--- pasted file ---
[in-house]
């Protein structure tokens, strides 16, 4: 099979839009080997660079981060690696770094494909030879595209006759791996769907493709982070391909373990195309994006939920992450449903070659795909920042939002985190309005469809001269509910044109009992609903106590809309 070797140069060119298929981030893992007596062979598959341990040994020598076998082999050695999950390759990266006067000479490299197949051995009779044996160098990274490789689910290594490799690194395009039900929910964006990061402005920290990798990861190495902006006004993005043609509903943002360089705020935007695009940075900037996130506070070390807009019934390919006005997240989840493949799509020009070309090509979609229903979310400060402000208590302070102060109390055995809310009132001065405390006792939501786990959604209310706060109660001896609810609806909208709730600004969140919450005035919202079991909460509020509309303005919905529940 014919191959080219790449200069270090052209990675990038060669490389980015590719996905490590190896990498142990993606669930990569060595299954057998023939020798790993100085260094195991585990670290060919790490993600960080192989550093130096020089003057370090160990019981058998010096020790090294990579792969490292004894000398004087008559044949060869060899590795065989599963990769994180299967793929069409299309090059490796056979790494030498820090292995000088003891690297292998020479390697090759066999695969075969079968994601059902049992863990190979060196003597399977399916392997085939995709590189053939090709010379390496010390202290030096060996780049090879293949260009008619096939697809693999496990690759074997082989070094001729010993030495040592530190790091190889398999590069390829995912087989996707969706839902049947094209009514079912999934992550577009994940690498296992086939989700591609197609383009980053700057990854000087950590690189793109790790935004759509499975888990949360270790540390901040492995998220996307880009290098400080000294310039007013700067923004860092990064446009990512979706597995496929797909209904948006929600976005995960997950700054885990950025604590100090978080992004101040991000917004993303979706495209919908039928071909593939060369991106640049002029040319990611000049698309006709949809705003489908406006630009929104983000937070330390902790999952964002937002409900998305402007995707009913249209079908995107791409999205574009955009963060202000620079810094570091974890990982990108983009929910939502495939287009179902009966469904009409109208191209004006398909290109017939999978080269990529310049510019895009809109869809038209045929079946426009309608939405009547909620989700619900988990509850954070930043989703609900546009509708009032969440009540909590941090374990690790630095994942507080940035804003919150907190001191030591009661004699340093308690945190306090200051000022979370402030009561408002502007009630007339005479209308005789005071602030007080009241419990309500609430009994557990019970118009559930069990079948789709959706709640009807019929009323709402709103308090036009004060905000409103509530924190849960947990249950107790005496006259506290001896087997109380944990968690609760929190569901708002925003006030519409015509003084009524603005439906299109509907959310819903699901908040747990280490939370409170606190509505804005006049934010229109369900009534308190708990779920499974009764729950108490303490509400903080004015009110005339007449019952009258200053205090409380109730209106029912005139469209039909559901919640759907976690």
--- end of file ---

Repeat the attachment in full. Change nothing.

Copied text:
[in-house]
């Protein structure tokens, strides 16, 4: 099979839009080997660079981060690696770094494909030879595209006759791996769907493709982070391909373990195309994006939920992450449903070659795909920042939002985190309005469809001269509910044109009992609903106590809309 070797140069060119298929981030893992007596062979598959341990040994020598076998082999050695999950390759990266006067000479490299197949051995009779044996160098990274490789689910290594490799690194395009039900929910964006990061402005920290990798990861190495902006006004993005043609509903943002360089705020935007695009940075900037996130506070070390807009019934390919006005997240989840493949799509020009070309090509979609229903979310400060402000208590302070102060109390055995809310009132001065405390006792939501786990959604209310706060109660001896609810609806909208709730600004969140919450005035919202079991909460509020509309303005919905529940 014919191959080219790449200069270090052209990675990038060669490389980015590719996905490590190896990498142990993606669930990569060595299954057998023939020798790993100085260094195991585990670290060919790490993600960080192989550093130096020089003057370090160990019981058998010096020790090294990579792969490292004894000398004087008559044949060869060899590795065989599963990769994180299967793929069409299309090059490796056979790494030498820090292995000088003891690297292998020479390697090759066999695969075969079968994601059902049992863990190979060196003597399977399916392997085939995709590189053939090709010379390496010390202290030096060996780049090879293949260009008619096939697809693999496990690759074997082989070094001729010993030495040592530190790091190889398999590069390829995912087989996707969706839902049947094209009514079912999934992550577009994940690498296992086939989700591609197609383009980053700057990854000087950590690189793109790790935004759509499975888990949360270790540390901040492995998220996307880009290098400080000294310039007013700067923004860092990064446009990512979706597995496929797909209904948006929600976005995960997950700054885990950025604590100090978080992004101040991000917004993303979706495209919908039928071909593939060369991106640049002029040319990611000049698309006709949809705003489908406006630009929104983000937070330390902790999952964002937002409900998305402007995707009913249209079908995107791409999205574009955009963060202000620079810094570091974890990982990108983009929910939502495939287009179902009966469904009409109208191209004006398909290109017939999978080269990529310049510019895009809109869809038209045929079946426009309608939405009547909620989700619900988990509850954070930043989703609900546009509708009032969440009540909590941090374990690790630095994942507080940035804003919150907190001191030591009661004699340093308690945190306090200051000022979370402030009561408002502007009630007339005479209308005789005071602030007080009241419990309500609430009994557990019970118009559930069990079948789709959706709640009807019929009323709402709103308090036009004060905000409103509530924190849960947990249950107790005496006259506290001896087997109380944990968690609760929190569901708002925003006030519409015509003084009524603005439906299109509907959310819903699901908040747990280490939370409170606190509505804005006049934010229109369900009534308190708990779920499974009764729950108490303490509400903080004015009110005339007449019952009258200053205090409380109730209106029912005139469209039909559901919640759907976690």